The Olympics did Britain proud, but can we say the same about the mascots?

Aimee Myers News 0 Comments

On the 6th July 2005, Great Britain let out a cheer on the announcement that London had won the bid to host the 2012 Summer Olympics in 7 years’ time. From that point the countdown began, during which there were several milestones along the way – the unveiling of the Olympic logo and the unveiling of the Olympic mascots being prime examples.

On the 4th June 2007, the logo that none of us will ever forget (though we probably wish we could) was unveiled. We have all seen it come in various different colour combinations. As we know, it works around the year of the Olympics, with the rings and London incorporated into it. Nobody can deny that it will be an unforgettable logo, but it will we fear, be for all the wrong reasons. After the unveiling, the majority of people surveyed deemed the logo as ‘a wooden spoon’ winner.

The unveiling of the Olympic mascots left a few people scratching their heads, and we can’t blame them especially after discovering that they depict two drops of steel from a steelworks based in Bolton. Even after reading the inspiration behind the designs of Wenlock and Mandeville, we still don’t quite understand it. Some people may not realise it, but in fact Wenlock is the mascot for the Olympic Games, and Mandeville is for the Paralympic Games.

The names come from two towns in Great Britain with significance to the Olympics – Wenlock is named from Much Wenlock, a town in Shropshire which was visited by Baron De Coubertin (who was the man that proposed the return of the Olympic games) and hosted athletic competitions including a flag procession, competitors and sporting officials.

As you can see from the diagram above, there has been plenty of thought put into the design, including a taxi light on their heads akin to those seen on the iconic London black cabs.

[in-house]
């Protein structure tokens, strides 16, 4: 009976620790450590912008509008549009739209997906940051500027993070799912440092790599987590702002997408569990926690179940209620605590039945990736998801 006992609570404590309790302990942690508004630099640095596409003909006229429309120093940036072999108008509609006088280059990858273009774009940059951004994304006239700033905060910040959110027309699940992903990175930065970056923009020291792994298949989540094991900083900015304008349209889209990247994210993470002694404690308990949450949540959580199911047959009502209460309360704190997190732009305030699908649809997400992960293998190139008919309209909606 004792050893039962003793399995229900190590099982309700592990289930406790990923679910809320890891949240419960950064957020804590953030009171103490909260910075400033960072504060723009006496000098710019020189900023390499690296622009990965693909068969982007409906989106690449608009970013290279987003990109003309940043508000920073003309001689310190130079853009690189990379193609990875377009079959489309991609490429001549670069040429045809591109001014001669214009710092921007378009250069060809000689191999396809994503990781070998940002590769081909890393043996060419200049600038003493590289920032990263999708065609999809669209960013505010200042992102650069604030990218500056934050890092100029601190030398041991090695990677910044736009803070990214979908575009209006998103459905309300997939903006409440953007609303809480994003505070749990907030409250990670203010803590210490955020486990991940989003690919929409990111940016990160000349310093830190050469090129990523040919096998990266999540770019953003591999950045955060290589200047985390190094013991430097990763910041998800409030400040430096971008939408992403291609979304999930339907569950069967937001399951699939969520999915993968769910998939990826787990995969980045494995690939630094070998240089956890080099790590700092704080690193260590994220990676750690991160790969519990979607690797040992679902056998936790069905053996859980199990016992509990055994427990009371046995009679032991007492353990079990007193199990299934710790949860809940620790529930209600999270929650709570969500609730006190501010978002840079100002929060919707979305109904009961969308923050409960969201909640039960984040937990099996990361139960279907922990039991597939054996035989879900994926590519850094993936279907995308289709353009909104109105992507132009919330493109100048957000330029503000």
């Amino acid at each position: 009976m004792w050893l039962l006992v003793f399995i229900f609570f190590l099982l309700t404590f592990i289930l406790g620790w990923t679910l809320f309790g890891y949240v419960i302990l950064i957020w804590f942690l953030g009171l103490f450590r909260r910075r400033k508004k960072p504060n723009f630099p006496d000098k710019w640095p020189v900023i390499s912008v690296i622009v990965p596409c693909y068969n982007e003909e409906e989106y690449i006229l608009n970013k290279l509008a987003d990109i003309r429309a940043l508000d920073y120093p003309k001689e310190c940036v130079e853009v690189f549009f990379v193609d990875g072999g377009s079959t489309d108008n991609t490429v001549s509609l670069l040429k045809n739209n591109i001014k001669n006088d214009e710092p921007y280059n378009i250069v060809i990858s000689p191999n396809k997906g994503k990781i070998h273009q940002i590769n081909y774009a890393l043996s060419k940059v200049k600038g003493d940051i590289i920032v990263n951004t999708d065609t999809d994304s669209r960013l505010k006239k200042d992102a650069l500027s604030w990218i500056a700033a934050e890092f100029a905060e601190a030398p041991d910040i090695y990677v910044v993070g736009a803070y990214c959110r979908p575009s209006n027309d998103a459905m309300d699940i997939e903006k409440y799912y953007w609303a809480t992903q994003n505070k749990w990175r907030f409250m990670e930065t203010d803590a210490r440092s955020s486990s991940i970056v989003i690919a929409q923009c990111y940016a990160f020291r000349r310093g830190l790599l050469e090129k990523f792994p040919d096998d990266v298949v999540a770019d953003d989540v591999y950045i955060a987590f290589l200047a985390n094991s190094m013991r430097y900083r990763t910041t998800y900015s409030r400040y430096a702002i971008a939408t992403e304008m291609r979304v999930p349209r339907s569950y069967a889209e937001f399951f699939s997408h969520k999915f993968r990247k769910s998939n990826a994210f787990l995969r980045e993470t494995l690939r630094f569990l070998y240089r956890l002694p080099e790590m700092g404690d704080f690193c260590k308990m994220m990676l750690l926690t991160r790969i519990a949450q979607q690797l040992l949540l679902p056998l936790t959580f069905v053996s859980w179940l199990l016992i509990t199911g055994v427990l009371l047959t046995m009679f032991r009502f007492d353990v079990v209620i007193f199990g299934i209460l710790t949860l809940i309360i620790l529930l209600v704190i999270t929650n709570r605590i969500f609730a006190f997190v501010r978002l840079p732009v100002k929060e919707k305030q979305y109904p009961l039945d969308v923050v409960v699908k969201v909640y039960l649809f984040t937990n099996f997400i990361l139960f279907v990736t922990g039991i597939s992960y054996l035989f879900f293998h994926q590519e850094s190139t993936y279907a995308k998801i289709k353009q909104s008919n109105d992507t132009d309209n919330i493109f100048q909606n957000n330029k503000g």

Wenlock graced our screens quite frequently during the Olympics – especially during the athletics. Does anybody remember him lurking in the background while Usain Bolt ran round the stadium in a state of euphoria after winning gold in the 200m?

The Paralympics is set to start in 12 days, which will then mean the introduction of Mandeville, named after the village of Stoke Mandeville who hosted the Stoke Mandeville Games in a prelude to the Paralympics thanks to Dr. Ludwig Guttmann (there was even a drama about it on BBC One last night (16.08.2012) – The Best of Men).

There has been a lot of emphasis on making the 2012 games ‘modern’ and aiming it at the younger generations but we’re not entirely convinced that this has worked – there is an air of trying too hard surrounding the mascots and logo, especially with many retailers discounting the price of plush toy mascots as the sales weren’t rolling in as hoped.

We feel very much as though we’re going cold turkey after the Closing Ceremony on Sunday, with Mo Farah, Jessica Ennis or Sir Chris Hoy and co. no longer gracing our screen. The achievements of all our athletes will be remembered for a long time to come, but it is more than likely that the name of the London 2012 Olympics will live on, but we will choose to very quickly forget the logo and mascots.

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